It’s a wonderful time of year for the sport enthusiast.
Wimbledon, Pan Am Games, Women’s Football World Cup, Tour De France….and the CrossFit Games.
Within each sport, there are “bodies” and the differences in the physical statures of varying athlete is vast, depending on the sport’s demands.
For instance, it is well known that the climbers for these hills pictured above in France are not large individuals. On game day, Romain Bardet is 65 kg (143 lbs.) at 6’1”. These cats are impressive for the work done for the periods of time required over many days.
Doping or not, this sport is inspiring.
A quick look at the top 6 male and females for the sandbag event for the CrossFit Games reveals some interesting points about size as well:
The top 6 males are on average – 182 cm tall, the bottom 6 males are on average 172 cm tall.
The top 6 females are on average – 169 cm tall, the bottom 6 females are on average 157 cm tall.
We have seen this discrepancy before in the Day 1 Games testing years back when there was direct correlates to height and body weight and individuals placing high in the row marathon.
There is of course many strategic pieces involved in winning, competing, and executing. But, in the end, there is reality as well.
It is simply called physics – the study of matter.
When designing fitness tests, as I have MANY times mentioned, you need a few things:
Once these are well thought out and achieved, then you can have all participants competing against one another and not relying on luck or height to determine scoring; Instead they rely on measures of will, grit, determination and hard work.
It’s not often in other sports where strategy, specifically around how to overcome obvious physical limitations or advantages, is needed besides CrossFit.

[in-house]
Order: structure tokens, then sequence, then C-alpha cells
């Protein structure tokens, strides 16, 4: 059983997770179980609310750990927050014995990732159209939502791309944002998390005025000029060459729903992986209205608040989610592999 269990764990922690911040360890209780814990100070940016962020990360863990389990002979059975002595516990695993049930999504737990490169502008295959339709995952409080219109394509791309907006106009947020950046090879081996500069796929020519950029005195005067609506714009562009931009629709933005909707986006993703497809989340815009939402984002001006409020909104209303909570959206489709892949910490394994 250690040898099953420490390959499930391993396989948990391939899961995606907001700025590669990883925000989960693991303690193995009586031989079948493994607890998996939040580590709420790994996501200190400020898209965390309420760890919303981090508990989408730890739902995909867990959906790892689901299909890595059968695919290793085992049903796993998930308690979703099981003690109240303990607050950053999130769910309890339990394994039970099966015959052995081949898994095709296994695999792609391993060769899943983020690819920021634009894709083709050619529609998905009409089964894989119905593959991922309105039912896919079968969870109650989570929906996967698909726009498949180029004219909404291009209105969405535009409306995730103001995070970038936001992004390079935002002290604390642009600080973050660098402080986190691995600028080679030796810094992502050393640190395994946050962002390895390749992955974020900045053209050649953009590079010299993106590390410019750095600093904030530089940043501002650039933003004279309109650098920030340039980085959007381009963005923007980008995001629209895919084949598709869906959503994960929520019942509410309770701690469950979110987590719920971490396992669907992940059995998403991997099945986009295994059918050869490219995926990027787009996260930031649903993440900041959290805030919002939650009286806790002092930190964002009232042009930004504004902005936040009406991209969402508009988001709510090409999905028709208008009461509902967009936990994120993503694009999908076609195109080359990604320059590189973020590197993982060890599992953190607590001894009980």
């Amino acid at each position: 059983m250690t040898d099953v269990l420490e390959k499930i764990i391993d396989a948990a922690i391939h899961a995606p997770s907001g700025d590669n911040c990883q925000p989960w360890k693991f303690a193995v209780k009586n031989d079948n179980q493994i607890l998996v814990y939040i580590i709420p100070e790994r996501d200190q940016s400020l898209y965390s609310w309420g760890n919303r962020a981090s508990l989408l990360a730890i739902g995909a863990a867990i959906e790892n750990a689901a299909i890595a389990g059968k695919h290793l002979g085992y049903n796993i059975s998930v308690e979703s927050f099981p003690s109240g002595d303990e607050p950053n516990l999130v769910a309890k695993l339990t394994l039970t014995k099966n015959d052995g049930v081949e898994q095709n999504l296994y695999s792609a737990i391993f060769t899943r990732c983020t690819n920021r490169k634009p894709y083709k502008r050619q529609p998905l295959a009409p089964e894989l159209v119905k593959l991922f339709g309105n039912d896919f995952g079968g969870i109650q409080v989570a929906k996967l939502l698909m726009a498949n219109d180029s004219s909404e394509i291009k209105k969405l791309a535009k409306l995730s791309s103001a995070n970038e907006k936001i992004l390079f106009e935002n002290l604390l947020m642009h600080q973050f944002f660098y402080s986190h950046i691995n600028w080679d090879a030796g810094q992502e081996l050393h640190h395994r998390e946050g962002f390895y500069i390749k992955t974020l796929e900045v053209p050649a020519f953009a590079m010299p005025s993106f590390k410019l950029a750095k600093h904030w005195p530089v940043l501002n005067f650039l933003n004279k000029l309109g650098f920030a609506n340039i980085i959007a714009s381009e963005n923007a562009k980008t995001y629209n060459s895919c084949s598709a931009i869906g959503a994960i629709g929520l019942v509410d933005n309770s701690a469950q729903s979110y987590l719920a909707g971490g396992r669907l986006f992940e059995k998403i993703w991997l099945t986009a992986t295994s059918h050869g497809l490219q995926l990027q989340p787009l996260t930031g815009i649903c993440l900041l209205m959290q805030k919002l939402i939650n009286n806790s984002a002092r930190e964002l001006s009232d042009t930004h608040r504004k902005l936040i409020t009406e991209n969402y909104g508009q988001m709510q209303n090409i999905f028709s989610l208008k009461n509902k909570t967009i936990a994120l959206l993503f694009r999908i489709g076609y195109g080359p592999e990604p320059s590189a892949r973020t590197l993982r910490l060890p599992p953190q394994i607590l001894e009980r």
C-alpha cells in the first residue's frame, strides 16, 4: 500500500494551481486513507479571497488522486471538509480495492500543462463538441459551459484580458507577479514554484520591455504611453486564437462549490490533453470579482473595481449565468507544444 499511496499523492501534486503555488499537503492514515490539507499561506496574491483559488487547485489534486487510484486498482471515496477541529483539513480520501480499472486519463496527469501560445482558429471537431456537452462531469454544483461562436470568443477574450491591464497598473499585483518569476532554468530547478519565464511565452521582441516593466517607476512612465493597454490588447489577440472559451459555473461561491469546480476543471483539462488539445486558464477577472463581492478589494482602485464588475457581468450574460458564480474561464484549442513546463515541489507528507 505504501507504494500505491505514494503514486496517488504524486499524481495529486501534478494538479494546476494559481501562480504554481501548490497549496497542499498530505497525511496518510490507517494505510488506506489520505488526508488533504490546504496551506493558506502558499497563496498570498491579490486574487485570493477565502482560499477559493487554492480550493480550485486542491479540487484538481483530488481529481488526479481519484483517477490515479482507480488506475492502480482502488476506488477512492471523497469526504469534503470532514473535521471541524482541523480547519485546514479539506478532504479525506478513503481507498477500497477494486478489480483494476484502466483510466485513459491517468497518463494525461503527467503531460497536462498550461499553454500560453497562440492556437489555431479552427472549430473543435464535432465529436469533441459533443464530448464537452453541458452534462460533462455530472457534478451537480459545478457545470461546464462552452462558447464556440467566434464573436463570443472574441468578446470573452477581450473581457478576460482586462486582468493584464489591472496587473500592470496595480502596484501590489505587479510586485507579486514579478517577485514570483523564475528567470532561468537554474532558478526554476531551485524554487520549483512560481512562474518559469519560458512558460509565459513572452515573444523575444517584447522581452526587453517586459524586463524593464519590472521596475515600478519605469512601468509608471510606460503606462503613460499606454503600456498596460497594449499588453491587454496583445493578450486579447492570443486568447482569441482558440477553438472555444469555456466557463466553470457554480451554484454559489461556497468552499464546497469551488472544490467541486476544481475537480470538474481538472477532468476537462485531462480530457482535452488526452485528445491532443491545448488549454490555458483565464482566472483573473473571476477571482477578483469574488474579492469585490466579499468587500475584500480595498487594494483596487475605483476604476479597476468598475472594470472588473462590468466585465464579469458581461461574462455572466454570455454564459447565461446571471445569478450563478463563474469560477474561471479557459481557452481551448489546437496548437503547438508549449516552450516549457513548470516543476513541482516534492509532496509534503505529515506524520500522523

In most sporting events, the athletes participate because they pretty much all look the same.
So from the perspective of approaching CrossFit strategy, as either an athlete, a coach or organization, here are a few takeaways I’ve experienced:
– It is what it is. Use strategy and execute to the best you can to get the best result you can if the anthropometrics work against you.
– Having false expectations in these situations creates an uneasy feeling once reality sets in.
– Use hard work and perseverance if the workout benefits due to your size.
– Have an attack mentality to climb the score board.
– Know the athlete’s background and scoring against others when the size factor comes into play (this helps in organizing how the athlete “feels” about these situations)
– Create a specific strategy that is clear and concise (and reminders about that strategy)
– Remove all perceptions for the athlete about how everyone else is doing
– Be honest in the expectations, but create a space for full effort
– Analyze tests before implementation. As a one-time scientist, I know there ARE ways of beta and proof of concept testing that can be done without all participants knowing the tests
– Create an opportunity in the tests where you want a specific skill tested, that removes the luck or anthropometric factor when this is clearly required.
– Allow enough planning and creative time where logistics do not get in the way of the tests (i.e. weather, size of area, time)
Final thoughts? As an observer, keep a keen eye out for the variations in people once you watch them compete in a sport. Do the research and realize what I have for a long time now: Reality AND numbers can play an important role in allowing athletes to express themselves.